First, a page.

This was a pretty straightforward and simple furniture project.  With almost the entire chair covered in leather, there was no need for exact carpentry skills, and with legs attached last the height of the seat can be easily altered if needs be.  All in all, it fits pretty nicely in a modern dollhouse living room!





Sep 12 2013

Kerbal Munny How To


Begin with a DIY Munny figure.  The basic body shape works well for the Kerbal figure, and the munny head becomes the foundation for Kerbal’s helmet.  Simply use an exacto blade to cut the front half of the vinyl, as you see below.


Polymer clay works fantastically to add details and modify your Munny.  In order to turn the Munny into a Kerbal suit, add polymer clay boots, a panel on the front of the suit to match Kerbal’s, and small bands around Kerbal’s wrists.  I use super sculpey and paint later, but most brands of polymer clay would work.  You could alternatively use colored clay if you want to avoid having to paint.  The vinyl body with polymer clay additions should be baked as the clay instructs.  There is just one trick to baking the vinyl- that is, it gets extremely soft while hot, and can warp if not supported properly during baking.  This is not a problem when simply adding polymer clay to the surface of the body, or anytime the vinyl shape remains “solid”.  It IS, however, very important during the baking of the helmet.




Once the body details are added, you’re ready to move on to the helmet.  The former Munny “ears” are filled to become the speakers alongside the sides, and two ridges are added to the top of the helmet.  Baking during this stage is much more tricky.  The helmet needs to be laid on its back and supported with polyfill during baking.  If you bake the helmet standing up as you see in the photo above, it will collapse when the vinyl softens.  Speaking from experience, if and or when the vinyl shape becomes distorted, you will need to hold it in your hands (wearing oven mitts!) while hot, and gently reshape.  As the vinyl cools it will reharden.  As long as it’s in the shape you want as it cools, any distortion can be undone.  The vinyl becomes much softer and more easily distorted than the polymer clay does, so minimizing this is important to keep the clay and vinyl from separating and causing cracks or distortions.

With the body and helmet details created, the next step is to create the head of Kerbal himself.  Kerbals are essentially a cylinder with bulging eyes.  This is made of polymer clay as well, but it is much too thick to cure properly if solid.  First you will need to create the foundation of the shape from either wire mesh, or aluminum foil.  The wire mesh method is my preference.  You can shape the cylinder from mesh, adding a layer of polymer clay to the inside for strength.  Fit the head foundation inside the helmet, shaping it to the existing vinyl “neck”.  Remove the head from the helmet for baking.  Bake the foundation and two white half spheres to be used as eyes.  Once the foundation and eyes are baked and cooled, you can finish creating the head from polymer clay without the concern of being too thick to properly cure.  Insert the pre-baked eyes into the clay head, and bake.  I chose a somewhat more complex expression, with his mouth open and teeth showing.  If you are new to this, a closed mouth may be a better first choice.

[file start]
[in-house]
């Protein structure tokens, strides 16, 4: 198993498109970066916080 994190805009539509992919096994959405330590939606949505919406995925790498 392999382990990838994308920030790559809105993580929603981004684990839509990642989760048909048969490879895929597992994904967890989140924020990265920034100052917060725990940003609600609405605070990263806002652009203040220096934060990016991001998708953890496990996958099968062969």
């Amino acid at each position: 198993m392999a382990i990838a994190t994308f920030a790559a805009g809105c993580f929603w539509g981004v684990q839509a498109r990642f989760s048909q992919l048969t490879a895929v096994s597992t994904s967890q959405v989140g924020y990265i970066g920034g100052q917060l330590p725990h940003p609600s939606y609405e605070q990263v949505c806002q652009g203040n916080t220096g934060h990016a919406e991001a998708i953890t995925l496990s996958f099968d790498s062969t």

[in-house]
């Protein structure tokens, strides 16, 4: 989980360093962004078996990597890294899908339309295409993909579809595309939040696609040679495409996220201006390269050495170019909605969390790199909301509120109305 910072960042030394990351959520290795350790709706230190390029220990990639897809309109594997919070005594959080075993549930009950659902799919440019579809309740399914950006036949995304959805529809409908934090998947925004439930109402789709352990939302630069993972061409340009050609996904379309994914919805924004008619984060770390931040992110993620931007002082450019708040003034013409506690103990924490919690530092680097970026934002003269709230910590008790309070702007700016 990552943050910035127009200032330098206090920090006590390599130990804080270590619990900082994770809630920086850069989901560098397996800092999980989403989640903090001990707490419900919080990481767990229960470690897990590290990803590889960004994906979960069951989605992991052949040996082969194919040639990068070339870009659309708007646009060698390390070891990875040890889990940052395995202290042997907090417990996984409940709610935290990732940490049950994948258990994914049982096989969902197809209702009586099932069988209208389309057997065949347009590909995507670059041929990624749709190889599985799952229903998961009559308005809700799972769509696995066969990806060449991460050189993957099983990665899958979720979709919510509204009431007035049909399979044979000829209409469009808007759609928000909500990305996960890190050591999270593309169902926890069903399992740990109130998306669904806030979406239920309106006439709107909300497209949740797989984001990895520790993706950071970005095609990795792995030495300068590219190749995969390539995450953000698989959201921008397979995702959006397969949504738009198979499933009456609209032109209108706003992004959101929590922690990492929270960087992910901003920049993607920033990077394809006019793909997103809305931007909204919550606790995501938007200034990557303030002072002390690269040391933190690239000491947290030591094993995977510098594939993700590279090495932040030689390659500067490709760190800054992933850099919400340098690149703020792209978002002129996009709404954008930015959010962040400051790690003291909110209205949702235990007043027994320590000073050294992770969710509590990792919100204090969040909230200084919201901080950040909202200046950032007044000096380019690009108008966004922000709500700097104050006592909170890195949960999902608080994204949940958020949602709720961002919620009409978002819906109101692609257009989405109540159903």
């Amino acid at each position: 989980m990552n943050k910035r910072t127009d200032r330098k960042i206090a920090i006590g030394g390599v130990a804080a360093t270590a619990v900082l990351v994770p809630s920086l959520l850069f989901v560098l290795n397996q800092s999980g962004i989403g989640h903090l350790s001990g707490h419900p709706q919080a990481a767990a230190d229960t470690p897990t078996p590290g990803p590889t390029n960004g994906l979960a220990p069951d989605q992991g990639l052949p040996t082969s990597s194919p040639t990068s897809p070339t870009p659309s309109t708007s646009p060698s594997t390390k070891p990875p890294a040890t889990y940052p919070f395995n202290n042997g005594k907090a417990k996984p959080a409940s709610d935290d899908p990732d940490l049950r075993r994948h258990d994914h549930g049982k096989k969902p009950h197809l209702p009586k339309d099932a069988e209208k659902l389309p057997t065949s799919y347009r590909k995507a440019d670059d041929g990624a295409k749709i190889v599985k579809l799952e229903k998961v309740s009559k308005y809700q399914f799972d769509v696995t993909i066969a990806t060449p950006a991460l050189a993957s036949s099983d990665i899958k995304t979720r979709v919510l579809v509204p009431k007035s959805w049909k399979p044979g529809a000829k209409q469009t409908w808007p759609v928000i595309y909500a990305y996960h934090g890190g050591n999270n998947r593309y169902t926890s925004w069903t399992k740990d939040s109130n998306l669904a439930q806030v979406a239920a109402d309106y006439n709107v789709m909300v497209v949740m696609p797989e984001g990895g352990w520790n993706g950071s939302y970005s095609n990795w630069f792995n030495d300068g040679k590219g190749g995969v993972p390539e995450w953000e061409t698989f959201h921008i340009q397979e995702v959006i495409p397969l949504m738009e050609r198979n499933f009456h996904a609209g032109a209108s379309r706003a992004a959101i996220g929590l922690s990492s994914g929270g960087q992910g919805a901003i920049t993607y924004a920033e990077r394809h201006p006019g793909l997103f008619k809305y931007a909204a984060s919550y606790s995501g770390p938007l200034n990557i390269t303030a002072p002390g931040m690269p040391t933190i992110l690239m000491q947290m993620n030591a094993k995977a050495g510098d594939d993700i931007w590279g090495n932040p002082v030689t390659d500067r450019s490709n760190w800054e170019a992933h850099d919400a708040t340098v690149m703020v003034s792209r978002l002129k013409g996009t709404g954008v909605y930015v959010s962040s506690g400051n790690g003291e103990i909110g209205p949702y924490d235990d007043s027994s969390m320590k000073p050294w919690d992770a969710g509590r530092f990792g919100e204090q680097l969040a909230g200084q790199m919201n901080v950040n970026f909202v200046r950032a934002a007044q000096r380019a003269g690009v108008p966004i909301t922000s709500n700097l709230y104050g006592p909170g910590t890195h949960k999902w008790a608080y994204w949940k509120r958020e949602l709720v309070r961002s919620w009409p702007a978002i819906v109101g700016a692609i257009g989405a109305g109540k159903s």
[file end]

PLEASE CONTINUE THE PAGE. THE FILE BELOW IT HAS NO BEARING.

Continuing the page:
The next steps are painting and assembly.  First cover the entire figure (vinyl and clay alike) with one or two coats of gesso.  I prefer white gesso for any parts that will remain white or light colored, and gray gesso for any dark parts.  After gesso, sand lightly, paint any and all details with acrylic paint, and finish with a few thin coats of varnish.  For a little added detail, the “lights” in each of the top helmet protrusions were created from earring findings with rhinestones, a watch gear was added to the front suit panel, and small wire “buckles” were created for the boots.


The final step was to create the Kerbal’s jet pack.  The pack itself is made of polymer clay, the “jets” are earring findings, and the straps are fabric trim.  Unfortunately the arm pieces Kerbal uses to control the pack in the game eluded me, as the angle at which Munny hands and arms bend didn’t line up as needed for this detail.


And there you have it!- your very own Kerbal.  Any questions or tips, feel free to leave a comment.  I’d love to hear what others have done!